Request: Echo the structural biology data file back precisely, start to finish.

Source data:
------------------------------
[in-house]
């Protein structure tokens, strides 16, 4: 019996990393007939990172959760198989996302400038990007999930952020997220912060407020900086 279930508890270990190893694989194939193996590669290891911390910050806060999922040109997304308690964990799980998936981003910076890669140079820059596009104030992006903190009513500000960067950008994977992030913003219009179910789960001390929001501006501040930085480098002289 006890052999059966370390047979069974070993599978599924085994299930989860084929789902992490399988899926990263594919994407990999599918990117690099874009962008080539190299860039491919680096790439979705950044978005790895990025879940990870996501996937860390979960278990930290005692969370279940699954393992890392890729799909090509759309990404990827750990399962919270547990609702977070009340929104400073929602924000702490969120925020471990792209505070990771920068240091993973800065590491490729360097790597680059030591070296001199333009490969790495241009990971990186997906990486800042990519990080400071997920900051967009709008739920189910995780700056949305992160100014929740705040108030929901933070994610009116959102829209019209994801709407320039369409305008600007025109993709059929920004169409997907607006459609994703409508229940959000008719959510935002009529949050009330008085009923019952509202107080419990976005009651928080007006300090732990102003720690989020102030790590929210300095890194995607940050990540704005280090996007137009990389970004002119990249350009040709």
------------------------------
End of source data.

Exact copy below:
[in-house]
């Protein structure tokens, strides 16, 4: 019996990393007939990172959760198989996302400038990007999930952020997220912060407020900086 279930508890270990190893694989194939193996590669290891911390910050806060999922040109997304308690964990799980998936981003910076890669140079820059596009104030992006903190009513500000960067950008994977992030913003219009179910789960001390929001501006501040930085480098002289 006890052999059966370390047979069974070993599978599924085994299930989860084929789902992490399988899926990263594919994407990999599918990117690099874009962008080539190299860039491919680096790439979705950044978005790895990025879940990870996501996937860390979960278990930290005692969370279940699954393992890392890729799909090509759309990404990827750990399962919270547990609702977070009340929104400073929602924000702490969120925020471990792209505070990771920068240091993973800065590491490729360097790597680059030591070296001199333009490969790495241009990971990186997906990486800042990519990080400071997920900051967009709008739920189910995780700056949305992160100014929740705040108030929901933070994610009116959102829209019209994801709407320039369409305008600007025109993709059929920004169409997907607006459609994703409508229940959000008719959510935002009529949050009330008085009923019952509202107080419990976005009651928080007006300090732990102003720690989020102030790590929210300095890194995607940050990540704005280090996007137009990389970004002119990249350009040709």